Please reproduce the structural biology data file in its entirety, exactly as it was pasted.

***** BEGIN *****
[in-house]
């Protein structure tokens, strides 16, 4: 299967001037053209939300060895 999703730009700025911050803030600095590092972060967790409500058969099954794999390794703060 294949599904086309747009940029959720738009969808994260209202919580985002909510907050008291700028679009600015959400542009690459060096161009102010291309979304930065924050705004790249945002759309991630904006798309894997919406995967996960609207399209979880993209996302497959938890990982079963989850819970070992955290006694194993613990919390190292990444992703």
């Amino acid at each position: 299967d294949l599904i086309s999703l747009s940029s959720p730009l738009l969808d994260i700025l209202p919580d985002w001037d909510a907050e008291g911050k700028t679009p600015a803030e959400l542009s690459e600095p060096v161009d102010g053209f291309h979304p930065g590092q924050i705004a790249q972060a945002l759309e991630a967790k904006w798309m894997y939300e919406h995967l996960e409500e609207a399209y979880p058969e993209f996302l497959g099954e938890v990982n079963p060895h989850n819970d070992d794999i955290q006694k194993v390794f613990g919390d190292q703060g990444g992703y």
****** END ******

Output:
[in-house]
């Protein structure tokens, strides 16, 4: 299967001037053209939300060895 999703730009700025911050803030600095590092972060967790409500058969099954794999390794703060 294949599904086309747009940029959720738009969808994260209202919580985002909510907050008291700028679009600015959400542009690459060096161009102010291309979304930065924050705004790249945002759309991630904006798309894997919406995967996960609207399209979880993209996302497959938890990982079963989850819970070992955290006694194993613990919390190292990444992703």
């Amino acid at each position: 299967d294949l599904i086309s999703l747009s940029s959720p730009l738009l969808d994260i700025l209202p919580d985002w001037d909510a907050e008291g911050k700028t679009p600015a803030e959400l542009s690459e600095p060096v161009d102010g053209f291309h979304p930065g590092q924050i705004a790249q972060a945002l759309e991630a967790k904006w798309m894997y939300e919406h995967l996960e409500e609207a399209y979880p058969e993209f996302l497959g099954e938890v990982n079963p060895h989850n819970d070992d794999i955290q006694k194993v390794f613990g919390d190292q703060g990444g992703y």